Western Standard

The Shotgun Blog

« Nuke the Rednecks and take their oil | Main | Anti-Semitisim: The Socialism of Fools »

Sunday, October 23, 2005

Can Nurse Practitioners Help Reduce Medical Costs?

That's a pretty silly question, isn't it? Of course they can. There are many aspects of health care that can be provided at lower cost by nurse practitioners than by MDs. [see Phil Miller's take on this, for example]. So why don't we see more nurse practitioners in Canada? In this lengthy, but insightful and well-informed piece, Brian Ferguson explains the situation. Here is a brief excerpt from his piece:
There is a way to bring NPs into our health care system, and to do it quickly and relatively easily. It won't happen, because it involves letting the market work... [I]n the real world of Canadian health care policy, all that will happen is that we will continue to fall further and further behind the US in the use of NPs and the like. We'll have endless meetings whose participants do nothing but bicker, and we'll produce lots and lots more glossy reports saying that NPs would be a really valuable addition to our heath care system and that the stakeholders will be getting together to try and figure out how to integrate them into Medicare ..................... And we'll continue to have a shortage of providers of primary care, and those of our nurses who would make really good NPs will go to the US, where the market says they're highly valued. But at least we'll still have a publicly run health care system, and ultimately, that's all that matters, isn't it.
To his credit, my family physician works with a nurse practitioner.

Posted by EclectEcon on October 23, 2005 in Current Affairs | Permalink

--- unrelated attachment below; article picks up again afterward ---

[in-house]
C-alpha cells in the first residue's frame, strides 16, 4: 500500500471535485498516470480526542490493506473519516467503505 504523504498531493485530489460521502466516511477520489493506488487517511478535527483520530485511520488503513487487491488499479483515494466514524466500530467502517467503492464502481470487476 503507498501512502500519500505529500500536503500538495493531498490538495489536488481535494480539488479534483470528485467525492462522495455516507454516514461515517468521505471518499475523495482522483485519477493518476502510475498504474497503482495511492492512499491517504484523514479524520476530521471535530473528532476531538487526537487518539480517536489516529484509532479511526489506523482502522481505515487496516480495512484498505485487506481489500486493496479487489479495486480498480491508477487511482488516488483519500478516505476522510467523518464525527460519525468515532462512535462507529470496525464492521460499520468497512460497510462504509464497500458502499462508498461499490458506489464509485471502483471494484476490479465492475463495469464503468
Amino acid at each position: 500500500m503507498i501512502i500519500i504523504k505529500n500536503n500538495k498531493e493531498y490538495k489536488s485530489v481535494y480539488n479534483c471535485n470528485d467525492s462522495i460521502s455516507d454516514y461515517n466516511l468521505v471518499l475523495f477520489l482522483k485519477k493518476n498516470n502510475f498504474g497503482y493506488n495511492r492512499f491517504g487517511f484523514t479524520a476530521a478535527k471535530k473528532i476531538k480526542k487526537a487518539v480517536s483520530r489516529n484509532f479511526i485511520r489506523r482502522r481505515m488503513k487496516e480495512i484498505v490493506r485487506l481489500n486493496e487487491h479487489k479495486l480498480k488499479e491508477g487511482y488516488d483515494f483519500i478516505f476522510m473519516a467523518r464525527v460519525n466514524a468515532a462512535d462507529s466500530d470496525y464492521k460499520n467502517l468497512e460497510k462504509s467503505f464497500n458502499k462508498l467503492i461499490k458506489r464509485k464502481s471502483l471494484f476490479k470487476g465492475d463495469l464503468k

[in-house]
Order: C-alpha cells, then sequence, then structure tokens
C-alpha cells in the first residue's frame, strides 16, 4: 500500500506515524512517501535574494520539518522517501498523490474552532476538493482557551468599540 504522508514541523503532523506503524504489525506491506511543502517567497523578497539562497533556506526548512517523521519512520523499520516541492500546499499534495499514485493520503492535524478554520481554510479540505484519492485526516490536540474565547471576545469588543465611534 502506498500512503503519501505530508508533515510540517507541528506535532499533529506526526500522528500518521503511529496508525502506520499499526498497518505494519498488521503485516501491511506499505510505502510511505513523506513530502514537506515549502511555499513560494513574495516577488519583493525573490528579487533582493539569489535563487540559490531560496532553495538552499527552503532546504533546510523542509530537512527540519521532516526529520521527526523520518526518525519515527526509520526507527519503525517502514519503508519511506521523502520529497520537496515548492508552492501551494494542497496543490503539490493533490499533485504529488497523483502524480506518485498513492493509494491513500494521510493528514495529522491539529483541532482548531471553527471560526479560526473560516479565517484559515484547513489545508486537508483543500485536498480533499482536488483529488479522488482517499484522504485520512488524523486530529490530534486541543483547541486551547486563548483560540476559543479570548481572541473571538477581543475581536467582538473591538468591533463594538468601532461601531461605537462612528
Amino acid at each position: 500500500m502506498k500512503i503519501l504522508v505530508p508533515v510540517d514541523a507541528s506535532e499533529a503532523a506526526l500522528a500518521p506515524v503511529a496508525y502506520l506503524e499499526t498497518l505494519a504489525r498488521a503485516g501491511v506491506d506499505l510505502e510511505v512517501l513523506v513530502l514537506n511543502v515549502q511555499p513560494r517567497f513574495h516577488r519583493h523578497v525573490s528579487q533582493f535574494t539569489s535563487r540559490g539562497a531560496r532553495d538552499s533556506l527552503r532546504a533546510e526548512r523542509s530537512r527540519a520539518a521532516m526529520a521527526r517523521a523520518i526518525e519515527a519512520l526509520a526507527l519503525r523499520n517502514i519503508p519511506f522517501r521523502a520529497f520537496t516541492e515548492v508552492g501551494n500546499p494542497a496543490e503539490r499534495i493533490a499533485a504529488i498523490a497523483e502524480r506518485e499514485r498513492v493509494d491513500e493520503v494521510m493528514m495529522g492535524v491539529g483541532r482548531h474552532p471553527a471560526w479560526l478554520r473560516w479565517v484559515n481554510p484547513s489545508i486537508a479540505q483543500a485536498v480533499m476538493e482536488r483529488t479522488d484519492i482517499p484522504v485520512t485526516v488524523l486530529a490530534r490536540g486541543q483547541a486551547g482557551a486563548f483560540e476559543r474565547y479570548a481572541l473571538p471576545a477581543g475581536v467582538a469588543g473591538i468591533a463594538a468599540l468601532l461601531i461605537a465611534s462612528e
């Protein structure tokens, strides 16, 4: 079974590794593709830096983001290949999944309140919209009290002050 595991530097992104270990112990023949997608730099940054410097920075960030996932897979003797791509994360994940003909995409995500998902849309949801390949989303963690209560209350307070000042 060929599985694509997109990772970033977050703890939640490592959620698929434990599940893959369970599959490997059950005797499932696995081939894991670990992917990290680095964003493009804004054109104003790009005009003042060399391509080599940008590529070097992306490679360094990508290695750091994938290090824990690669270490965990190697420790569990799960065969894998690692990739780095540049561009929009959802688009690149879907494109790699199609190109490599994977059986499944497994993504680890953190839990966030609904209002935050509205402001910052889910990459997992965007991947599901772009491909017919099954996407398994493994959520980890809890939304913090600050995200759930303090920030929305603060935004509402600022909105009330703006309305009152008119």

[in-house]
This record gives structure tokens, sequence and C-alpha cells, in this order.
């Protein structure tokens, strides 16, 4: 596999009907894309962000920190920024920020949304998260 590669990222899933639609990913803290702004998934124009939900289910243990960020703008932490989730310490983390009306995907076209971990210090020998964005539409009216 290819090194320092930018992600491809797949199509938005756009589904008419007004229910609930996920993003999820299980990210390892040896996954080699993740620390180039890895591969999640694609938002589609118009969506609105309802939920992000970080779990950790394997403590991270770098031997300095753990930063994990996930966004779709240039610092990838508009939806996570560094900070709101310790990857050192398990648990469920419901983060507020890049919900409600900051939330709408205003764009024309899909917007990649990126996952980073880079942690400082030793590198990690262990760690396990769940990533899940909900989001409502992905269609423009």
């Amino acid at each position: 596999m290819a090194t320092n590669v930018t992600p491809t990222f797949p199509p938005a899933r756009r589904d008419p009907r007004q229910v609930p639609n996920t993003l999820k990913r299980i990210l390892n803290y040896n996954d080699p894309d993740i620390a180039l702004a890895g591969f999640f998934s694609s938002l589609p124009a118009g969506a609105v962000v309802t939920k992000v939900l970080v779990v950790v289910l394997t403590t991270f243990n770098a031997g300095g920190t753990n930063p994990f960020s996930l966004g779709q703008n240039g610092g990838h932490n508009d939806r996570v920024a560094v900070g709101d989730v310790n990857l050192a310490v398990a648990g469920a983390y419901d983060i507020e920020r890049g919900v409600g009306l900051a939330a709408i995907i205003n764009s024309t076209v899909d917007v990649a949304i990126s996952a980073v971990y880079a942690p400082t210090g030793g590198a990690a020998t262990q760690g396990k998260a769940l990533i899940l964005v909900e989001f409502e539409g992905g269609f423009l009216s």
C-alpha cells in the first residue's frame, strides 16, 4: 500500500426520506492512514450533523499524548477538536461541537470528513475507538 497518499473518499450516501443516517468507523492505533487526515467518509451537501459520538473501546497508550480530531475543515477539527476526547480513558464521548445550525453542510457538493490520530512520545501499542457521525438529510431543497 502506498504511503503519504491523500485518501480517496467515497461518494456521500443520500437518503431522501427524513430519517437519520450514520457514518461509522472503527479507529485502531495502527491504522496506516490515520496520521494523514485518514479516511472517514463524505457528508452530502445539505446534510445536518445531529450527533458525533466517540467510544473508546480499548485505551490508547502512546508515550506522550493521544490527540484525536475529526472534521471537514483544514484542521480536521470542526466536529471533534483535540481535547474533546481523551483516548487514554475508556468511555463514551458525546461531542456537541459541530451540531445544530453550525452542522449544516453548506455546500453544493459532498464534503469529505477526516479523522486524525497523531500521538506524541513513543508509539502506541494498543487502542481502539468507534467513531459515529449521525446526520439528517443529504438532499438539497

TrackBack URL for this entry:

Listed below are links to weblogs that reference Can Nurse Practitioners Help Reduce Medical Costs?:


EE: Completely agree with you, seeing as getting any sort of meaningful agreement on waiting times (I do hate "wait times"; we don't say "shop trip" or "meet place") seems beyond the ability of our governments. And then they lie to us about what they have achieved and the commitments they have broken. And the cash keeps flowing, for what real ends knows only God--or in fact nobody.


Posted by: Mark Collins | 2005-10-24 9:07:26 AM

Sure, the NP's can compete with MDs on a cost basis. But why do we have so few MDs, and why do they cost so much, even when they're doing simple, routine tasks?

There is no solution for this schmozzle except to get rid of socialized medicare entirely. Only a free market, free of government subsidy and regulatory interference, will work to everyone's mutual benefit.

It gives me no end of puzzlement how Canadians visit Cuba on vacation, and tut-tut about how communist management of food and housing leaves the Cubans in poverty. Then they return to Canada, fully expecting that their politicians can make a communist medical system work.

Posted by: Justzumgai | 2005-10-24 11:01:17 AM

There are a few problems with the "more nurse practitioners solution". As you point out, NP's do a great job of uncomplicated stuff. Unfortunately, as the baby boomers age the growth industry in health care will not be uncomplicated well-woman care, well-baby care, and or colds/flus/ear infections (the NP's areas of expertise). The growth will be in individuals with complicated co-morbidities. Patients who have heart disease, and diabetes, and arthritis, and hypertension and (name your chronic illness) all at the same time. These are the patients that require a physician. Moreover, we're projecting a huge shortage of regular old nurses. If we continue turning them into NPs were are we going to get the nurses? Robbing Peter to pay Paul has never made for effective solutions.

Posted by: Boudica | 2005-10-24 12:12:28 PM

That doesn't negate the need for more nurse practitioners. They can still treat minor ailments that don't require a doctor. (i.e. If a diabetic with osteoporosis has strep throat, it's still strep throat, and the treatment is the same.) In any case, if the market were allowed to work, there wouldn't be long term shortages of nurses or MDs. There would be periods during which there were shortages no doubt, but long term the market would respond with more incentives for people to train to be nurses and doctors.

Posted by: Raging Ranter | 2005-10-24 8:42:24 PM

The comments to this entry are closed.